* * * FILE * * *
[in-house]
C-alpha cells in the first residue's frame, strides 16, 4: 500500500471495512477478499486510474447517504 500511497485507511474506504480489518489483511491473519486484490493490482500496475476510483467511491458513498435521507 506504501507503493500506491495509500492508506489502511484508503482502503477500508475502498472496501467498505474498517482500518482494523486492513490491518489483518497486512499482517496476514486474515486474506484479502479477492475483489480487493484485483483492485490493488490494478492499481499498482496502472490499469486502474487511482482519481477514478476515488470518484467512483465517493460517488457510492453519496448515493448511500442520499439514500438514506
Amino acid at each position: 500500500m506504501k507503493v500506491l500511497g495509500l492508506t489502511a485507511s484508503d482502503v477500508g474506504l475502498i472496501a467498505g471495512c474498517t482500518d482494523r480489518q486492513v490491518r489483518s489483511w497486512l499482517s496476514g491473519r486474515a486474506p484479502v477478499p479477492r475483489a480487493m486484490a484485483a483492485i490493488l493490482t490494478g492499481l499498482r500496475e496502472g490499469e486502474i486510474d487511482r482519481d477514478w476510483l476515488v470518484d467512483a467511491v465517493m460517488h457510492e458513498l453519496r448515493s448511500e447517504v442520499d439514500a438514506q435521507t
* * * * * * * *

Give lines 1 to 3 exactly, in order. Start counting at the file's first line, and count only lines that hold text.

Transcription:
[in-house]
C-alpha cells in the first residue's frame, strides 16, 4: 500500500471495512477478499486510474447517504 500511497485507511474506504480489518489483511491473519486484490493490482500496475476510483467511491458513498435521507 506504501507503493500506491495509500492508506489502511484508503482502503477500508475502498472496501467498505474498517482500518482494523486492513490491518489483518497486512499482517496476514486474515486474506484479502479477492475483489480487493484485483483492485490493488490494478492499481499498482496502472490499469486502474487511482482519481477514478476515488470518484467512483465517493460517488457510492453519496448515493448511500442520499439514500438514506
Amino acid at each position: 500500500m506504501k507503493v500506491l500511497g495509500l492508506t489502511a485507511s484508503d482502503v477500508g474506504l475502498i472496501a467498505g471495512c474498517t482500518d482494523r480489518q486492513v490491518r489483518s489483511w497486512l499482517s496476514g491473519r486474515a486474506p484479502v477478499p479477492r475483489a480487493m486484490a484485483a483492485i490493488l493490482t490494478g492499481l499498482r500496475e496502472g490499469e486502474i486510474d487511482r482519481d477514478w476510483l476515488v470518484d467512483a467511491v465517493m460517488h457510492e458513498l453519496r448515493s448511500e447517504v442520499d439514500a438514506q435521507t